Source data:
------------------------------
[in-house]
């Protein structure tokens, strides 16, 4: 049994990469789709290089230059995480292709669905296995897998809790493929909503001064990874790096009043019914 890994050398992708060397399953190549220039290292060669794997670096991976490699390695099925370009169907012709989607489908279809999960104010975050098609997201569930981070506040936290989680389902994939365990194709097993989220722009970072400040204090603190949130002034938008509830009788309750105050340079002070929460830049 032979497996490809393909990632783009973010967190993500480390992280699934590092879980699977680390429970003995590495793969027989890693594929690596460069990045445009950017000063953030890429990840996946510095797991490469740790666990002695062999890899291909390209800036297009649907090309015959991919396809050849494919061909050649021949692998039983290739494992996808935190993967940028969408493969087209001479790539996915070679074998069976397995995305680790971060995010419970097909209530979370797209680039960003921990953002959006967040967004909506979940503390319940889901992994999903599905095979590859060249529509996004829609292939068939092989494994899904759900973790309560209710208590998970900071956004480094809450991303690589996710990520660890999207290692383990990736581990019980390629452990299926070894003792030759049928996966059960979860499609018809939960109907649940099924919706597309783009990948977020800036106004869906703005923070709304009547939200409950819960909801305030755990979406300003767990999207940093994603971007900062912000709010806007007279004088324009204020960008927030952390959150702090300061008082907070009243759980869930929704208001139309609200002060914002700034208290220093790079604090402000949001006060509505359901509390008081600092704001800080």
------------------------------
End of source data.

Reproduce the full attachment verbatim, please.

[in-house]
């Protein structure tokens, strides 16, 4: 049994990469789709290089230059995480292709669905296995897998809790493929909503001064990874790096009043019914 890994050398992708060397399953190549220039290292060669794997670096991976490699390695099925370009169907012709989607489908279809999960104010975050098609997201569930981070506040936290989680389902994939365990194709097993989220722009970072400040204090603190949130002034938008509830009788309750105050340079002070929460830049 032979497996490809393909990632783009973010967190993500480390992280699934590092879980699977680390429970003995590495793969027989890693594929690596460069990045445009950017000063953030890429990840996946510095797991490469740790666990002695062999890899291909390209800036297009649907090309015959991919396809050849494919061909050649021949692998039983290739494992996808935190993967940028969408493969087209001479790539996915070679074998069976397995995305680790971060995010419970097909209530979370797209680039960003921990953002959006967040967004909506979940503390319940889901992994999903599905095979590859060249529509996004829609292939068939092989494994899904759900973790309560209710208590998970900071956004480094809450991303690589996710990520660890999207290692383990990736581990019980390629452990299926070894003792030759049928996966059960979860499609018809939960109907649940099924919706597309783009990948977020800036106004869906703005923070709304009547939200409950819960909801305030755990979406300003767990999207940093994603971007900062912000709010806007007279004088324009204020960008927030952390959150702090300061008082907070009243759980869930929704208001139309609200002060914002700034208290220093790079604090402000949001006060509505359901509390008081600092704001800080």